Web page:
Loyalty Lobby says that United has dropped the price of its ‘premier accelerator’.
That’s the option to not just buy additional redeemable miles when you buy a ticket, but also to buy elite qualifying miles at the same time (additional qualifying miles in the amount equal to the miles you’ll fly on your trip).
People have been known to use this option to buy a ticket they do not intend to fly — the purchased points post immediately, rather than after your trip — and then cancel the ticket (either buying a refundable ticket, or of course tickets purchased at United.com are generally refundable for 24 hours). The ticket gets refunded, the extra mileage purchase does not.
So folks calculate the number of elite qualifying miles they need, come up with an itinerary which flies that number of miles, to try to get the mileage purchase to the exact amount needed.
United varies the price of these miles over the course of the year. Right now the price is in many cases down to about 8.5 cents. That’s expensive if you were going to buys status from scratch (it would cost you $8000 to go from zero qualifying miles to 1K). But it’s quite a good deal if you just needed to top off towards a new status level. And it saves you the time of actually spending days on planes with mileage runs.
But right now it’s hard to know how many extra miles you will need. So most people wait until much later in the year, when they realize they do need the top off. And that’s when United raises price. A month ago they were getting about 15 cents.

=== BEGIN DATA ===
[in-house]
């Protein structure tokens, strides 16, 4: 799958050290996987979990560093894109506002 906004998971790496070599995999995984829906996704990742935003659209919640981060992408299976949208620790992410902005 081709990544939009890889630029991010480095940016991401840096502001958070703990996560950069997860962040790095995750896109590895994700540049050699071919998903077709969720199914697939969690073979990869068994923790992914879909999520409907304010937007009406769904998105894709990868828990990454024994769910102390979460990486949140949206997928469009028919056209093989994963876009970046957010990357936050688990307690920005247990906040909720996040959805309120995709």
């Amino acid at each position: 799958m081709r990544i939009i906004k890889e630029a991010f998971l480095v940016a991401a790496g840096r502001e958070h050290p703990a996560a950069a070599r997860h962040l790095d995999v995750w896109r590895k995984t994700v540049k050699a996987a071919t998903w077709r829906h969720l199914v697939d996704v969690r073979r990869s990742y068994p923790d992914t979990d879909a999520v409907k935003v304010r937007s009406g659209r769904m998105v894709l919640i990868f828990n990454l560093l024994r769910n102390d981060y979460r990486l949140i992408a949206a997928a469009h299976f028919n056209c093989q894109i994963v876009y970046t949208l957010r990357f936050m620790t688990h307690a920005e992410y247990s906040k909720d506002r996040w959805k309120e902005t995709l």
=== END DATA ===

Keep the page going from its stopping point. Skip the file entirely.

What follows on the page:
And in the very last few days of December I saw some pricing come up at over 40 cents. Ouch.
You can of course also redeem miles for elite status miles — at least miles earned with a United Visa, including through signup bonuses. That’s a part of the old ‘Choices’ program which was meant to compete with Capital One and similar credit card issuers that advertised the abiliy to get any ticket on any flight with their points.
United’s credit card holders could do the same at a value of a penny a point towards airfare. Not a good deal, but for folks who would have otherwise spent double miles it could be a less bad deal. But it also had these extra options.
The status option is 10,000 redeemable miles for 1000 status miles, offered in 1000 status mile increments up to 50,000 redeemable miles for 5000 status miles in a year.
If you are pretty sure you are going to need to top off, it’s better to use the Premier Accelerator option now rather than as the year progresses. But there’s the risk of not knowing whether you actually need those miles, you might buy them and wind up having wasted money if you would have re-earned your status without it.
There’s no benefit to redeeming miles for status now, that can wait, as the deal doesn’t fluctuate over the course of a year.